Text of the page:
Tag Article List: crime

Bad Girls: Agency, Revenge, and Redemption in Contemporary Drama

Courtney Watson
Jefferson College of Health Sciences
Roanoke, Virginia, United States


Cultural movements including #TimesUp and #MeToo have contributed momentum to the demand for and development of smart, justified female criminal characters in contemporary television drama. These women are representations of shifting power dynamics, and they possess agency as they channel their desires and fury into success, redemption, and revenge. Building on works including Gillian Flynn’s Gone Girl and Netflix’s Orange is the New Black, dramas produced since 2016—including The Handmaid’s Tale, Ozark, and Killing Eve—have featured the rise of women who use rule-breaking, rebellion, and crime to enact positive change. 

Keywords: #TimesUp, #MeToo, crime, television, drama, power, Margaret Atwood, revenge, Gone Girl, Orange is the New Black, The Handmaid’s Tale, Ozark, Killing Eve


Author Bio

Courtney Watson, Ph.D. is an Associate Professor of English and Director of the Humanities & Social Sciences program at Jefferson College of Health Sciences in Roanoke, Virginia. Her scholarly interests include contemporary drama, modernist expatriates, and literary tourism. She is also a fiction writer, essayist, and travel writer. 


Suggested Citation

Watson, C. (2019). Bad Girls: Agency, revenge, and redemption in contemporary drama. Dialogue: The Interdisciplinary Journal of Popular Culture and Pedagogy. 6(2). http://journaldialogue.org/issues/v6-issue-2/bad-girls-agency-revenge-and-redemption-in-contemporary-drama/

Watson, Courtney. “Bad Girls: Agency, Revenge, and Redemption in Contemporary Drama.” Dialogue: The Interdisciplinary Journal of Popular Culture and Pedagogy 2019, vol. 6, no. 2. Retreived from journaldialogue.org/issues/v6-issue-2/bad-girls-agency-revenge-and-redemption-in-contemporary-drama/

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A Gendered Perspective on Policing Violence in Happy Valley and Fargo

T. Allen Culpepper
Tulsa Community College
Tulsa, Oklahoma, USA


Portrayal of a police officer determined to fight crime and execute justice in a harsh, isolated environment has become a television and film subgenre, often featuring women facing gender-related challenges. The issues raised in Sally Wainwright’s British television series Happy Valley, can be made more accessible, particularly to American undergraduate students, via its commonalities with the Coen brothers film Fargo. In both, a tough but compassionate policewoman pursues the more sociopathic of a pair of criminals involved in a botched kidnapping attempt instigated by an inept businessman, taking on the case for personal and professional honor, and as a responsibility to family and community. Catherine in Happy Valley and Marge in Fargo juggle “masculine” and “feminine” roles as they care for family members while policing violence.  The women generally succeed in balancing their gender roles, whereas the men around them do not. But they sometimes assume the aggression associated with the male criminals they pursue. Happy Valley takes these issues deeper by giving Catherine a more intimate connection with one of the perpetrators and presenting the story more directly through a woman’s extra-patriarchal perspective, thus revealing the performative nature of gender roles and the limits of a patriarchal binary view of them. Looking at these issues in relation to Fargo paves the way for examination of their more complex and extensive treatment in Happy Valley.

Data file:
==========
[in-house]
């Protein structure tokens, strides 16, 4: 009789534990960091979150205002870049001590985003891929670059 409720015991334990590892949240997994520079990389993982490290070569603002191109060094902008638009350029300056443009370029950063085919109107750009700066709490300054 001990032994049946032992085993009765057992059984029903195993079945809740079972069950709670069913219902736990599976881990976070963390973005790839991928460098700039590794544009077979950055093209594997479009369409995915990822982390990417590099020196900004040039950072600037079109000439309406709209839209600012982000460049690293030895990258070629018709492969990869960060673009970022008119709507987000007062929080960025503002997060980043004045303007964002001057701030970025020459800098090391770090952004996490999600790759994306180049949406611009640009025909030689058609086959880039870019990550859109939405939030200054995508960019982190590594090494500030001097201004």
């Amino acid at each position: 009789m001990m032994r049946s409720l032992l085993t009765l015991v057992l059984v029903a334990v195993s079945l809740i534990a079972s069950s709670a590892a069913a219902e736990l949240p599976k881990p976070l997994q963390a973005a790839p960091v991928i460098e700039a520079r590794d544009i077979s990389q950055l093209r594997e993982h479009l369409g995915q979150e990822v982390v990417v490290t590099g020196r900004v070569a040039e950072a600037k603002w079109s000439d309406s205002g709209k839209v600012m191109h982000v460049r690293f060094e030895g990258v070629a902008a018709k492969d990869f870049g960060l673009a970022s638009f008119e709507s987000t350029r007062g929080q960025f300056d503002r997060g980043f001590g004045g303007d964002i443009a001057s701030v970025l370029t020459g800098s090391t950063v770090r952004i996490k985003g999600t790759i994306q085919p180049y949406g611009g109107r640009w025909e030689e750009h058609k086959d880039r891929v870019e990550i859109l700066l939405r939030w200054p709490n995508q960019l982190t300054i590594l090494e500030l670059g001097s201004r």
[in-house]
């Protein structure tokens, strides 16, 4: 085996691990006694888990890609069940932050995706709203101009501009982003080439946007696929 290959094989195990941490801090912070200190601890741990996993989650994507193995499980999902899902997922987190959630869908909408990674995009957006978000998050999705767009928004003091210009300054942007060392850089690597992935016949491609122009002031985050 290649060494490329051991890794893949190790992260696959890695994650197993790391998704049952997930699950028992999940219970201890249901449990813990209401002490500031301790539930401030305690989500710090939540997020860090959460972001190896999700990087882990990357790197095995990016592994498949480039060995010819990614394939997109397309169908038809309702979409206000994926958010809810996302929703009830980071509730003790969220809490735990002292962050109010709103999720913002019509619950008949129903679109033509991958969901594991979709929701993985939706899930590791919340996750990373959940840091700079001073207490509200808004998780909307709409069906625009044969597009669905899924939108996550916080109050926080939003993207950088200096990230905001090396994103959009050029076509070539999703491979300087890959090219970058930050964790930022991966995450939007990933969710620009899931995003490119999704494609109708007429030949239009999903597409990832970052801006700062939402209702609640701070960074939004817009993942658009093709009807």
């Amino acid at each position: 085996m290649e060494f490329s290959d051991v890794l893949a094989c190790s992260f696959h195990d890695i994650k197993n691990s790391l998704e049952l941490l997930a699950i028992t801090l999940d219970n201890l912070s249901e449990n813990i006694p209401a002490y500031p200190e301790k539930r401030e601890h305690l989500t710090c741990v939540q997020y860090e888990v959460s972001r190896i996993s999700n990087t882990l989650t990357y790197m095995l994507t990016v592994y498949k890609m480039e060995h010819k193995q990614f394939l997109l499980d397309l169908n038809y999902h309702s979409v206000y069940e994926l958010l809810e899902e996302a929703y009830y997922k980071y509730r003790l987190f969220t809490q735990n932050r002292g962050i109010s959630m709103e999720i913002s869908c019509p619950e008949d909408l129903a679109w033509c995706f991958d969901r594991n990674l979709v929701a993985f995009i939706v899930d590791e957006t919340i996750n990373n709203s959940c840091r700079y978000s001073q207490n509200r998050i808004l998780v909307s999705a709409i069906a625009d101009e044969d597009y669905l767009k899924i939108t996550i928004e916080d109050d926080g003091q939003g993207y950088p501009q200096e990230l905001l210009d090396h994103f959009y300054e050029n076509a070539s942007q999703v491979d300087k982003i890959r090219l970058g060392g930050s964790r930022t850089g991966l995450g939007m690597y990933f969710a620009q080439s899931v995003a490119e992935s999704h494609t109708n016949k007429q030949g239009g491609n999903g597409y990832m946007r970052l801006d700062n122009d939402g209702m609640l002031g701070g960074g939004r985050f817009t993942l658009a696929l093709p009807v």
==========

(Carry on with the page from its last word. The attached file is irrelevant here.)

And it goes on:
Keywords: television, women, gender, police officers, crime, northern England, film, violence, Happy Valley, detective, Fargo

Author Bio 

T. Allen Culpepper is an associate professor of English at Tulsa Community College in Oklahoma, where he teaches literature, composition, and creative writing.  He holds a Ph.D. from the University of Tulsa, with a primary specialization in 20th-century British literature. He has a longstanding interest in the interplay between literature and popular culture. He is also a poet, and he currently serves as faculty managing editor of the online literary and arts magazine Tulsa Review, and as a reader for Whale Road Review and Nimrod.

Reference Citation

Culpepper, T. A. (2018). A gendered perspective on policing violence in Happy Valley and Fargo. Dialogue: The Interdisciplinary Journal of Popular Culture and Pedagogy. 5(3). http://journaldialogue.org/issues/v5-issue-3/a-gendered-perspective-on-policing-violence-in-happy-valley-and-fargo/

Culpepper, T. Allen. A Gendered Perspective on Policing Violence in Happy Valley and Fargo. Dialogue: The Interdisciplinary Journal of Popular Culture and Pedagogy. 2018, vol 5, no. 3. http://journaldialogue.org/issues/v5-issue-3/a-gendered-perspective-on-policing-violence-in-happy-valley-and-fargo/

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